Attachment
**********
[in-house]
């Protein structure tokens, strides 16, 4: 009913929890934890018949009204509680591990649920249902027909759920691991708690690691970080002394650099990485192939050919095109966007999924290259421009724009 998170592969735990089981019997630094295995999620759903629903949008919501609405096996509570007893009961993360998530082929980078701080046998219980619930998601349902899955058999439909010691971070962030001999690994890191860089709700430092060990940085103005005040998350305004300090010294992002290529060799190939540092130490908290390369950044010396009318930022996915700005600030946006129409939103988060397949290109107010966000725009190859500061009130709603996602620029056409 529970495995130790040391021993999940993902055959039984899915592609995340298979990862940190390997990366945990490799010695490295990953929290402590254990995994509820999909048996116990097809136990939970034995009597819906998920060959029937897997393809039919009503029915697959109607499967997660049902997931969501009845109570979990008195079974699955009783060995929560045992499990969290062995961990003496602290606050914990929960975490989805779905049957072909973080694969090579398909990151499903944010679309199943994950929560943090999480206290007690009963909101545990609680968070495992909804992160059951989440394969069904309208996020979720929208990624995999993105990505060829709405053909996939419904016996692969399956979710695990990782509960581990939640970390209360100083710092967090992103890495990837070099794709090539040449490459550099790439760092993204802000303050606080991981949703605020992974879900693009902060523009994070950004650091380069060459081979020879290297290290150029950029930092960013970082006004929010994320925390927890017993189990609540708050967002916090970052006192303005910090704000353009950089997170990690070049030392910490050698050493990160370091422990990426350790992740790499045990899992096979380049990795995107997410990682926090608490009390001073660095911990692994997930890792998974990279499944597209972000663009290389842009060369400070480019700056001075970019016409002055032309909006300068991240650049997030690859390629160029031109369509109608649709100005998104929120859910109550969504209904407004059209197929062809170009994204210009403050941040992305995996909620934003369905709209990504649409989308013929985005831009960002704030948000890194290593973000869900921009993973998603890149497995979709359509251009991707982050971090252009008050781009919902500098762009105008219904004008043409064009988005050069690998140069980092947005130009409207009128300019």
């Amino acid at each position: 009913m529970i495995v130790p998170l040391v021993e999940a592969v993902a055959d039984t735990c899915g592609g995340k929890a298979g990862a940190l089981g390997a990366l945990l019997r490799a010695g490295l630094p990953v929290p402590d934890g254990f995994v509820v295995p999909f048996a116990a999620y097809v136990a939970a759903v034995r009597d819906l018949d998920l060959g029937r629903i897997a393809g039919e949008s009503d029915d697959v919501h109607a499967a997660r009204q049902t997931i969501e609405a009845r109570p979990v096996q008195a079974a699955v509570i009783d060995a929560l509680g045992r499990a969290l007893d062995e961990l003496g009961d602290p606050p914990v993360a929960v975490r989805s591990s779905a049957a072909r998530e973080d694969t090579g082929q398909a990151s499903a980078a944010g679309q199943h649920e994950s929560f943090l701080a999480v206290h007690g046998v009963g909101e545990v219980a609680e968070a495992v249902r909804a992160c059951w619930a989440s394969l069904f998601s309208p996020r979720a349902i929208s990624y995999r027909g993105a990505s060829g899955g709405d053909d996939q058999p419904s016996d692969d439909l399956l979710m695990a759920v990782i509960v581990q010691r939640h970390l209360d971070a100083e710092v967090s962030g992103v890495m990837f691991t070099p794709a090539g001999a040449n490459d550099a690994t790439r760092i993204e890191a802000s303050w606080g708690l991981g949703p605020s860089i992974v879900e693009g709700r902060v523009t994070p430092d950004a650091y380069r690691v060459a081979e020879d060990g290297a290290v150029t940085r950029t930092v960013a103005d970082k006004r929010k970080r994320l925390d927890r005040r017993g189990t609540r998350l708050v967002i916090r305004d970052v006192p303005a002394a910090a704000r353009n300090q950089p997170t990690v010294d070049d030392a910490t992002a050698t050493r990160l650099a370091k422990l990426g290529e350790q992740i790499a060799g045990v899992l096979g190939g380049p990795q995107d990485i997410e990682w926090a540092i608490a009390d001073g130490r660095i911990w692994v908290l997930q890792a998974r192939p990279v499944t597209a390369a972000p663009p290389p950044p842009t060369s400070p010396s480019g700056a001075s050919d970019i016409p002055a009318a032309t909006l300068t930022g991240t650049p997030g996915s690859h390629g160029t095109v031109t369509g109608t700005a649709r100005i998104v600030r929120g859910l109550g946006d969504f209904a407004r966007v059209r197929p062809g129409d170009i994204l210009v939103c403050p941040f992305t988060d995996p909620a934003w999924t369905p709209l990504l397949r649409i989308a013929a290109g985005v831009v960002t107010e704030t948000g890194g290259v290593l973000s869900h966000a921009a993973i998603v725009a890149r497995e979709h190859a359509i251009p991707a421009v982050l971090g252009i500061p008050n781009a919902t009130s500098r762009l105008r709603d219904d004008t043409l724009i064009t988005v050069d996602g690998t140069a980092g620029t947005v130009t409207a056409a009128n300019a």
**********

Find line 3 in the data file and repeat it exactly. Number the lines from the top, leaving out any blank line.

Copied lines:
């Amino acid at each position: 009913m529970i495995v130790p998170l040391v021993e999940a592969v993902a055959d039984t735990c899915g592609g995340k929890a298979g990862a940190l089981g390997a990366l945990l019997r490799a010695g490295l630094p990953v929290p402590d934890g254990f995994v509820v295995p999909f048996a116990a999620y097809v136990a939970a759903v034995r009597d819906l018949d998920l060959g029937r629903i897997a393809g039919e949008s009503d029915d697959v919501h109607a499967a997660r009204q049902t997931i969501e609405a009845r109570p979990v096996q008195a079974a699955v509570i009783d060995a929560l509680g045992r499990a969290l007893d062995e961990l003496g009961d602290p606050p914990v993360a929960v975490r989805s591990s779905a049957a072909r998530e973080d694969t090579g082929q398909a990151s499903a980078a944010g679309q199943h649920e994950s929560f943090l701080a999480v206290h007690g046998v009963g909101e545990v219980a609680e968070a495992v249902r909804a992160c059951w619930a989440s394969l069904f998601s309208p996020r979720a349902i929208s990624y995999r027909g993105a990505s060829g899955g709405d053909d996939q058999p419904s016996d692969d439909l399956l979710m695990a759920v990782i509960v581990q010691r939640h970390l209360d971070a100083e710092v967090s962030g992103v890495m990837f691991t070099p794709a090539g001999a040449n490459d550099a690994t790439r760092i993204e890191a802000s303050w606080g708690l991981g949703p605020s860089i992974v879900e693009g709700r902060v523009t994070p430092d950004a650091y380069r690691v060459a081979e020879d060990g290297a290290v150029t940085r950029t930092v960013a103005d970082k006004r929010k970080r994320l925390d927890r005040r017993g189990t609540r998350l708050v967002i916090r305004d970052v006192p303005a002394a910090a704000r353009n300090q950089p997170t990690v010294d070049d030392a910490t992002a050698t050493r990160l650099a370091k422990l990426g290529e350790q992740i790499a060799g045990v899992l096979g190939g380049p990795q995107d990485i997410e990682w926090a540092i608490a009390d001073g130490r660095i911990w692994v908290l997930q890792a998974r192939p990279v499944t597209a390369a972000p663009p290389p950044p842009t060369s400070p010396s480019g700056a001075s050919d970019i016409p002055a009318a032309t909006l300068t930022g991240t650049p997030g996915s690859h390629g160029t095109v031109t369509g109608t700005a649709r100005i998104v600030r929120g859910l109550g946006d969504f209904a407004r966007v059209r197929p062809g129409d170009i994204l210009v939103c403050p941040f992305t988060d995996p909620a934003w999924t369905p709209l990504l397949r649409i989308a013929a290109g985005v831009v960002t107010e704030t948000g890194g290259v290593l973000s869900h966000a921009a993973i998603v725009a890149r497995e979709h190859a359509i251009p991707a421009v982050l971090g252009i500061p008050n781009a919902t009130s500098r762009l105008r709603d219904d004008t043409l724009i064009t988005v050069d996602g690998t140069a980092g620029t947005v130009t409207a056409a009128n300019a």